This is part of our Hockey 101 Series
There are 12 sticks on the ice at a time during the majority of an NHL game. Each one is wielded by a professional athlete.
The NHL has determined that each professional is responsible for controlling his stick at all times. High sticking is the penalty that is assessed when one player loses control and makes contact with an opponent above the shoulders.
High Sticking, the Penalty
When the stick comes into contact with another player, above the shoulders, a penalty can be called. These incidents occur most often during scrums along the boards and can be the result of a player simply turning his body too quickly to keep control of his stick. Another common event is when a defender swings his stick towards the puck, but his stick collides with the other players. The defenseman’s stick then travels up the opponent’s and slides all the way up to the facial area.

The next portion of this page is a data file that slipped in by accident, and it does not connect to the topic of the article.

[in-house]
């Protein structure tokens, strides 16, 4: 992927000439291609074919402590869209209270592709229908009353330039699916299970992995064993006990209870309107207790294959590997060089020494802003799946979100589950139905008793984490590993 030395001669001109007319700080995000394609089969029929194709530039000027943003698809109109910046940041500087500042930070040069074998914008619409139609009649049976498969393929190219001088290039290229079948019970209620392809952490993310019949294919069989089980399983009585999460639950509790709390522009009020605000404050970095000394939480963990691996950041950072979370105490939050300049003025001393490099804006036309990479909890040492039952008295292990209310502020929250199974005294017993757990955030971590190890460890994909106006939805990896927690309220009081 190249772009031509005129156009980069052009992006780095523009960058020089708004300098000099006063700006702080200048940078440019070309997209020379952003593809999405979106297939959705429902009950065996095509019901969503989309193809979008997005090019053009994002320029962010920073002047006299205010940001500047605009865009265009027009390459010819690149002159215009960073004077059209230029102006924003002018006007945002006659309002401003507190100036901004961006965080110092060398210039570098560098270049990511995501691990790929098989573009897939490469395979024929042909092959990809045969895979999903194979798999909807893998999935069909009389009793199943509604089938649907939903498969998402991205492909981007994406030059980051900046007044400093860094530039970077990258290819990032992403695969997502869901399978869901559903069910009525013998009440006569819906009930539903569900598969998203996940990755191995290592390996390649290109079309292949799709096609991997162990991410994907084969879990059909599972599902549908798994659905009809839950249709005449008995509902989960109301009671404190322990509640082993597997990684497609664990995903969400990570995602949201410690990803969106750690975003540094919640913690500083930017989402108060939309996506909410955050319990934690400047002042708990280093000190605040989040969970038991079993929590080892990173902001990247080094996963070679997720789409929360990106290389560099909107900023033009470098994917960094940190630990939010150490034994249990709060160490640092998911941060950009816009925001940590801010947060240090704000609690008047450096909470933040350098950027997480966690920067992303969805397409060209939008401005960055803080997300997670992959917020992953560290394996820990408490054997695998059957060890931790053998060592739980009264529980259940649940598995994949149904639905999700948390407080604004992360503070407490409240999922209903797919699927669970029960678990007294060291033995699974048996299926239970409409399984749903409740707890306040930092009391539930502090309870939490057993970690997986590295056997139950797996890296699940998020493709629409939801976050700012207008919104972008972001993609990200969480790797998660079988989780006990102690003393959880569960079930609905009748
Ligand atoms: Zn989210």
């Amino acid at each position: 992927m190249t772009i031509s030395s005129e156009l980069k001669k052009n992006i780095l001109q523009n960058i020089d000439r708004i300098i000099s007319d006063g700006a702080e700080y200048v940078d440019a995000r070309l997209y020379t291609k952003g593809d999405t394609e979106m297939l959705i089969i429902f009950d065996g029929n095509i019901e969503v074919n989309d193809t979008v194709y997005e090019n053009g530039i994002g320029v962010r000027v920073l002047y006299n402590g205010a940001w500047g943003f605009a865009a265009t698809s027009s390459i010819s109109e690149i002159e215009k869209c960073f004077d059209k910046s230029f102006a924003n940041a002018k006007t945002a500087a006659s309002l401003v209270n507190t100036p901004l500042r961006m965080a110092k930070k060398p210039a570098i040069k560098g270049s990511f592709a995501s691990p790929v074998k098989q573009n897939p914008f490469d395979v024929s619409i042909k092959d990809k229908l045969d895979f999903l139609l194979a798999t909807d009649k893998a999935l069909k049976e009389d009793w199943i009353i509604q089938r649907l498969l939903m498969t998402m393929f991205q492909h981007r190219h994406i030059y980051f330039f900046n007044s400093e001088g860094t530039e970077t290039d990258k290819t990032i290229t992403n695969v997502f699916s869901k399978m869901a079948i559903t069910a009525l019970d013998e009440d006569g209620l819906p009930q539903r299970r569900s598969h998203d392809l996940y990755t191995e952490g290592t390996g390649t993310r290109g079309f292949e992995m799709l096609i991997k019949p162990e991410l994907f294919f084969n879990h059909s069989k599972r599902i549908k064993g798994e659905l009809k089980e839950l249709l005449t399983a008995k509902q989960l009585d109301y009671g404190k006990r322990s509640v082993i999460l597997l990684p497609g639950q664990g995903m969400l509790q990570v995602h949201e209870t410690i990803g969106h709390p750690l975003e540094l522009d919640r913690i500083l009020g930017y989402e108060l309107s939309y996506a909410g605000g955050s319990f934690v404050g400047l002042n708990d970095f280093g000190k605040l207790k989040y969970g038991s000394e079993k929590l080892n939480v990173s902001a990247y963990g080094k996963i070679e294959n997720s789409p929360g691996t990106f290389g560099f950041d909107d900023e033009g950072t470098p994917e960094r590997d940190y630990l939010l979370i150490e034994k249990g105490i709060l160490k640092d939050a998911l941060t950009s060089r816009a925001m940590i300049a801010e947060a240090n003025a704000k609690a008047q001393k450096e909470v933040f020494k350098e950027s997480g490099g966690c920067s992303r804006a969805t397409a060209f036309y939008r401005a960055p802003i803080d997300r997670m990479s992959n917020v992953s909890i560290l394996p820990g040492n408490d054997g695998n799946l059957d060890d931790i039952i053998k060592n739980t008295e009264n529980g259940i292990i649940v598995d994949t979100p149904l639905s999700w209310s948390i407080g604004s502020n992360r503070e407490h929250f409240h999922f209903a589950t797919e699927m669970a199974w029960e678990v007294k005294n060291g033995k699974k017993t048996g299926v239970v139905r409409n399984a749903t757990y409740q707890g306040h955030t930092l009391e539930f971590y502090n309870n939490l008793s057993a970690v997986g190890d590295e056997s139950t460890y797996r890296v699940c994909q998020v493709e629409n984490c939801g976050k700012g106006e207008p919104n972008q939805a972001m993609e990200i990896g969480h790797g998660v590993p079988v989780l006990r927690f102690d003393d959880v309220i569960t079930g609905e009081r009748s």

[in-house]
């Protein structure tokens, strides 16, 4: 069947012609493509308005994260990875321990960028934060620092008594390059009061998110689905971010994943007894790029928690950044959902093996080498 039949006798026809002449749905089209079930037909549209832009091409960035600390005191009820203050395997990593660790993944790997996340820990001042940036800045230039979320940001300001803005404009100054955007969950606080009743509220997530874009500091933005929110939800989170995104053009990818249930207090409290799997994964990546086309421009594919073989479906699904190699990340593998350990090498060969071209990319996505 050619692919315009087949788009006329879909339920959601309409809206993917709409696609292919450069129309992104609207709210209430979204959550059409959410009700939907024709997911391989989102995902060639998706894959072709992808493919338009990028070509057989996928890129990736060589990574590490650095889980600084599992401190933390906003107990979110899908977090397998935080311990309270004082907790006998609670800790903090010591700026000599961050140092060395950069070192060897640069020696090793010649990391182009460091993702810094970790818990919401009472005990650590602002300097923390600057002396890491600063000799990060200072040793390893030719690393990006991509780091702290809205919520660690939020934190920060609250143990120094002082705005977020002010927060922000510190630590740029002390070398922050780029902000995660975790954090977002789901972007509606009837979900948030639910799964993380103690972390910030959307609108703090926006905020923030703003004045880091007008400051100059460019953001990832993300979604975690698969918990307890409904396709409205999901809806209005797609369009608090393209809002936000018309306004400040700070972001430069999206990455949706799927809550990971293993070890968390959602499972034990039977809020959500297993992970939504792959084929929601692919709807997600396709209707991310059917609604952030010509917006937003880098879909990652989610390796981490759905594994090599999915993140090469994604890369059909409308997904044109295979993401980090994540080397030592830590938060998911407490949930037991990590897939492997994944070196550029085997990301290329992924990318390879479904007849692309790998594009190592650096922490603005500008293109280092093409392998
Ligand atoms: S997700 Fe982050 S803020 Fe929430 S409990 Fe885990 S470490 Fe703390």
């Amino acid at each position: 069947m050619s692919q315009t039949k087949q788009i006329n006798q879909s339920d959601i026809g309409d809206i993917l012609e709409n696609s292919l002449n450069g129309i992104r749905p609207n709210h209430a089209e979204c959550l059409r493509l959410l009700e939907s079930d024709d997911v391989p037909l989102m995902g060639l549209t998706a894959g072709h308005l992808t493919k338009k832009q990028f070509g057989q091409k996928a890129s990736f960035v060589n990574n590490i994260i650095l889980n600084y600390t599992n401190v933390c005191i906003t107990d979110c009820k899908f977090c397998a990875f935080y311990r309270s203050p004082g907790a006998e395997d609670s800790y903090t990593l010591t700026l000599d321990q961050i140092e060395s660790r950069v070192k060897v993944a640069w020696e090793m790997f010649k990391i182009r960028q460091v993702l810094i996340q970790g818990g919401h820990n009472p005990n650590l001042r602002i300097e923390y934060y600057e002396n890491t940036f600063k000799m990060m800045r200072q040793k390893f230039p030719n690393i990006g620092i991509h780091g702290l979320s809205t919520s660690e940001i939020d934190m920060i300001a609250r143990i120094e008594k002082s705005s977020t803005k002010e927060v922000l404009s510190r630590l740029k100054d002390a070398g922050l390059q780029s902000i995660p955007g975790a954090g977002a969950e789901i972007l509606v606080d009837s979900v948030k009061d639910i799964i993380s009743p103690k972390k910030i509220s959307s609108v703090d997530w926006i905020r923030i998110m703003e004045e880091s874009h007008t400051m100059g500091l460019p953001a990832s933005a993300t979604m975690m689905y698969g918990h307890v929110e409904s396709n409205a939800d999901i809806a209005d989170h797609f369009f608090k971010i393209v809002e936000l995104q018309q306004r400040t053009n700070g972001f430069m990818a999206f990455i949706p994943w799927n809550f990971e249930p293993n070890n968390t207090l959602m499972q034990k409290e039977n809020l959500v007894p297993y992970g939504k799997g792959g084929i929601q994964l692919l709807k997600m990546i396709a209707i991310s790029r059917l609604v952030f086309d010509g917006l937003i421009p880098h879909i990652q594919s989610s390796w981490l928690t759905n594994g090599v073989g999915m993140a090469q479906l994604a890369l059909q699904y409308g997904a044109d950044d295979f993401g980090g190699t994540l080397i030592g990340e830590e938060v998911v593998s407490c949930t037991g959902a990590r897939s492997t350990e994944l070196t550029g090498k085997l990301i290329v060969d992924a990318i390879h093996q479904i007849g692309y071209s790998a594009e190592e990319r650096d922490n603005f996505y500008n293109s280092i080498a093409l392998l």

Normally, this is just a minor penalty. But in every single case, the referee’s check for signs of injury. A double minor is assessed if the referees find blood. A true testament to the old hockey proverb: “no blood, no foul.”
High Sticking, the Infraction
Along with goals scored by a distinct kicking motion, a goal scored by a stick held above the shoulders will be disallowed. No penalty is assessed for high sticks of this type, but the crushing feeling of seeing the puck in your opponent’s net but not earning a point is punishment enough. If a puck is played with a high stick and no other player is in danger of being hit by the high sticking, play is stopped. The ensuing faceoff moves backwards (against the team that committed the infraction).
Kenneth is a graduate of the University of San Francisco in Politics and Chemistry. But his passion in life has always been hockey. He has played since he was four and even coached a few teams. Kenneth writes for the San Jose Sharks at thehockeywriters.com